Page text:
In fact, if you take Manny’s career with Boston and divide it into apparent hot (actually just normal) and cold streaks and remove the anti-correlated data pairs, you do get a significant or nearly significant serial correlation (of linear weights / PA). And as I have noted elsewhere, player seasons often divide into chunks that chi-square tells us are unlikely to be random.

Standard statistical tests of streakiness just aren’t up to the task of demonstrating it’s real. That doesn’t mean it isn’t real — a perfect example of what Bill James calls the “fog.”

I’m 100% certain that a study using experienced baseball scouts could prove the existence of streakiness by having them significantly outperform chance in their ability to predict the end of slumps by streaky players like Manny (as Jerry Remy used to do). IOW, they’d say, “OK, today player X fixed his mechanics and should perform better over the next N games than the last N.” And they would be right most of the time.

Back to School

September 8, 2009

Well, by the time you begin reading this, I have started my first day of high school! Posting may be a bit slog for the next couple of weeks, but expect about 5 post a week beginning in October. I hope you enjoy what we here at The Unobstructed View have to say.

A September To Forget, Or Why We Need A New Wildcard Format

September 7, 2009

It seems unfair that a divisional winner essentially has no advantage of a wild card winner. The wild card winner should be put at more of a disadvantage. If they add another wild card team and make the two duke it out in a three game series in three days at the home of the team with the best record and then force the winner to play the next day in the home of a divisional winner. Then, cut out some of the superfluous off days during the next two rounds and the whole thing won’t take any longer than it currently does.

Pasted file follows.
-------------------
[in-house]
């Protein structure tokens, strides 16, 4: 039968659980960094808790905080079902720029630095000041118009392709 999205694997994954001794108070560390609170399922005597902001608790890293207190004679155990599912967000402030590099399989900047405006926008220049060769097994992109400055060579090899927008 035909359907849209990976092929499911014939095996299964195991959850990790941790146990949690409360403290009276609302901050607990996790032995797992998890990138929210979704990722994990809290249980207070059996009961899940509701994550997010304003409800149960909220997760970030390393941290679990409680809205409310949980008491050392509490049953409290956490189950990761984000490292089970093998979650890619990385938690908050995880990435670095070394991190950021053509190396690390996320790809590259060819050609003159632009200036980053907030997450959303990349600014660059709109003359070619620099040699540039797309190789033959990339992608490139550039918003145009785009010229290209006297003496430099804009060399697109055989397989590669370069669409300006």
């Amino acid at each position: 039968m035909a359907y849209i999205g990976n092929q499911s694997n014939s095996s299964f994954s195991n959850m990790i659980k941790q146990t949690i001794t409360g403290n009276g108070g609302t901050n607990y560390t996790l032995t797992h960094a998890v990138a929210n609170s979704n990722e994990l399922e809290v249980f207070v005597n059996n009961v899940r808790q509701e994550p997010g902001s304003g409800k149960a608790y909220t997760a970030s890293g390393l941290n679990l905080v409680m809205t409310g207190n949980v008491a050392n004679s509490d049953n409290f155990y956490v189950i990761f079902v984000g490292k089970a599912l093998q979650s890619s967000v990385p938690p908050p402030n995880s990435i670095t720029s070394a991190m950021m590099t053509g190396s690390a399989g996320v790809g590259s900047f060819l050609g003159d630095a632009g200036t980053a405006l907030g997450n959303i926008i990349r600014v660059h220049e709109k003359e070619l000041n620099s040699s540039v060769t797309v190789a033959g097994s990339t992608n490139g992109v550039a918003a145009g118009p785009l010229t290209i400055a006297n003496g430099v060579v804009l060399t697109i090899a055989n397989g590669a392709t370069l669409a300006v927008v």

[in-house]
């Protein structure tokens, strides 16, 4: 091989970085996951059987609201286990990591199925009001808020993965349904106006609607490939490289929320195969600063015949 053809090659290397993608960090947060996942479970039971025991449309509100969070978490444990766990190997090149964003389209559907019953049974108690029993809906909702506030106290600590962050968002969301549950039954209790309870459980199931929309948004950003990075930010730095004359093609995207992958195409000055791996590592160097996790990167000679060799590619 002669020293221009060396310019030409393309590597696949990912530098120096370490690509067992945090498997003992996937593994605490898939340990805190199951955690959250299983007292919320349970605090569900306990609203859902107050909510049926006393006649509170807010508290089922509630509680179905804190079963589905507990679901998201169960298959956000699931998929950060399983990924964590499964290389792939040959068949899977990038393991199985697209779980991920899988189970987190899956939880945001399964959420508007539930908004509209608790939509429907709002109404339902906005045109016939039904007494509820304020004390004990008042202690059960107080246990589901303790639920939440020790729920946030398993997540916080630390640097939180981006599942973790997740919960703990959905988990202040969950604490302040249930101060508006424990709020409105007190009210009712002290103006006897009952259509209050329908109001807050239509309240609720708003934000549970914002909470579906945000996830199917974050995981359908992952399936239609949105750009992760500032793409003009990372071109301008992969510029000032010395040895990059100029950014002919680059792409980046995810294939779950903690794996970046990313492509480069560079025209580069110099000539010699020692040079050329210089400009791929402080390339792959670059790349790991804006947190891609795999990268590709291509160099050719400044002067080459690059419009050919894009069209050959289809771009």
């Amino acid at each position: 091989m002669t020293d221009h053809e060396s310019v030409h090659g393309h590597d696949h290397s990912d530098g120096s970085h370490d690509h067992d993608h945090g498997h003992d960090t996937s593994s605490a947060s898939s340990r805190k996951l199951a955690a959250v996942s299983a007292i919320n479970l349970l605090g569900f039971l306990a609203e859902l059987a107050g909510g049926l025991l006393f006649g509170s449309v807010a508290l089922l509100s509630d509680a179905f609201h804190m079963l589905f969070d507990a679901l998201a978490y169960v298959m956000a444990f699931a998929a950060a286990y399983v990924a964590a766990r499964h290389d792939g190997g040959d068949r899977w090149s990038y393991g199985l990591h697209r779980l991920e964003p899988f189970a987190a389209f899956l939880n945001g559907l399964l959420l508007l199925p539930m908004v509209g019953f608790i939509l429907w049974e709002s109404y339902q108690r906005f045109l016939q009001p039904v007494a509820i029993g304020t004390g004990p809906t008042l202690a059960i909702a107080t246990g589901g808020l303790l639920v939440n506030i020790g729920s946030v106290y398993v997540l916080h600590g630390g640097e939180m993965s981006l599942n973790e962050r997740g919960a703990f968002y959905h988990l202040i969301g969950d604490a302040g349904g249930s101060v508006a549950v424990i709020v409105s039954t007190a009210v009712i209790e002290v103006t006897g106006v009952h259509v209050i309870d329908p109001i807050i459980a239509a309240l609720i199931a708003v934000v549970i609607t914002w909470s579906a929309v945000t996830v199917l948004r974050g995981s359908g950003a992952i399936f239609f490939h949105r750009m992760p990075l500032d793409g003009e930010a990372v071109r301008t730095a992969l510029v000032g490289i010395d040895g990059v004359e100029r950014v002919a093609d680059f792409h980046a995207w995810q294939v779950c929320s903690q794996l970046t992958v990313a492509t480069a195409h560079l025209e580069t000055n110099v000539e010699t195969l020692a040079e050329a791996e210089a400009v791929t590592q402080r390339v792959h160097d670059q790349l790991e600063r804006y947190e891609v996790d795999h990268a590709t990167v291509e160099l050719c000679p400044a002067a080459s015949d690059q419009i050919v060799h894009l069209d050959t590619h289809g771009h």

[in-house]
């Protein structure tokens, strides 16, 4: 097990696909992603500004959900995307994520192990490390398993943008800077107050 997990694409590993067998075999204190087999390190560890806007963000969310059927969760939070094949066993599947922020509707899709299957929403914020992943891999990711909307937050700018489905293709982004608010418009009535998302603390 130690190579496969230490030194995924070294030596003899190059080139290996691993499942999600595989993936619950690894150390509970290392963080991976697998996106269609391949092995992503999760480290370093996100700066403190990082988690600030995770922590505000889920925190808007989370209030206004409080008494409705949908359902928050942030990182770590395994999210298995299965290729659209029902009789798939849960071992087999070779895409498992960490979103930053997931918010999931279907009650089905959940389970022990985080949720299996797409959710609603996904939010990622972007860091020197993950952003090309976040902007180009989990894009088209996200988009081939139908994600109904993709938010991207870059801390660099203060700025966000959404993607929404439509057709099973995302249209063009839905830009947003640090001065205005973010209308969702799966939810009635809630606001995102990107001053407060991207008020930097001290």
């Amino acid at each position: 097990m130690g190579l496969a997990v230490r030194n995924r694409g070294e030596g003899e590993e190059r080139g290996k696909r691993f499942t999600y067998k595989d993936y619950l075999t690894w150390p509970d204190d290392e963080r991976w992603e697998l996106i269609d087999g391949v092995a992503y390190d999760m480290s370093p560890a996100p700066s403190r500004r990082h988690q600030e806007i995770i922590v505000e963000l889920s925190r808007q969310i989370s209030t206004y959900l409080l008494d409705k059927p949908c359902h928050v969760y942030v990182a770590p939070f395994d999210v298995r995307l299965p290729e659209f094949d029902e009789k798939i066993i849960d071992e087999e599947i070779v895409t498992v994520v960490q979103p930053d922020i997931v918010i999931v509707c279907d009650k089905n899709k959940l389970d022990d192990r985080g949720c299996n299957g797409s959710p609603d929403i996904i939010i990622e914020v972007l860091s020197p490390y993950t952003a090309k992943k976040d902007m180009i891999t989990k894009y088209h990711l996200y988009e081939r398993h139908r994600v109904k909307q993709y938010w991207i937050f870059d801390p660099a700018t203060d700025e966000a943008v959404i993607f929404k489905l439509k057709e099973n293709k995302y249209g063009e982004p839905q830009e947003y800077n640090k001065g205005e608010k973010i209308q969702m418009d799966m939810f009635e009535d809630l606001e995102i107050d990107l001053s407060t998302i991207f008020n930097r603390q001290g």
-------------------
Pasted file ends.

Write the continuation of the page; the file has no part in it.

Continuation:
via A September To Forget | FanGraphs Baseball.

You know what, I agree.  The wild-card as it is right now rewards coming in second place too much.  This would add real excitement, and truly make second place mean second place again.  Seeing a straight three-game set would also be fun, and give a real advantage to the fourth place team over the fifth place team.  This is a great suggestion!

Pedro Showing Off , Or Why Beating Up Bad Teams Doesn’t Matter

September 6, 2009

‘He did it facing a bad lineup’ is one of the weakest excuses of all time. Last time I checked, good pitchers pad their stats against weak teams. If a pitcher won 20 games, do you honestly think that every single one came against a team with a winning record and a top offence? Is Adam Wainwright a poor pitcher because his last four wins have come against four lesser offences? Yet previous to this four game winning streak, his last win was a shutout against the Dodgers. I could pick out a million examples of the above. It’s easy. Pedro has a proved hall of fame track record so him pitching shouldn’t come as a shock. Not to mention one of those ugly intangibles creeping into the picture…that being perhaps he is jacked up to be part of a team headed to the playoffs and is, like Floyd Mayweather Jr told us to do, stepping his game up.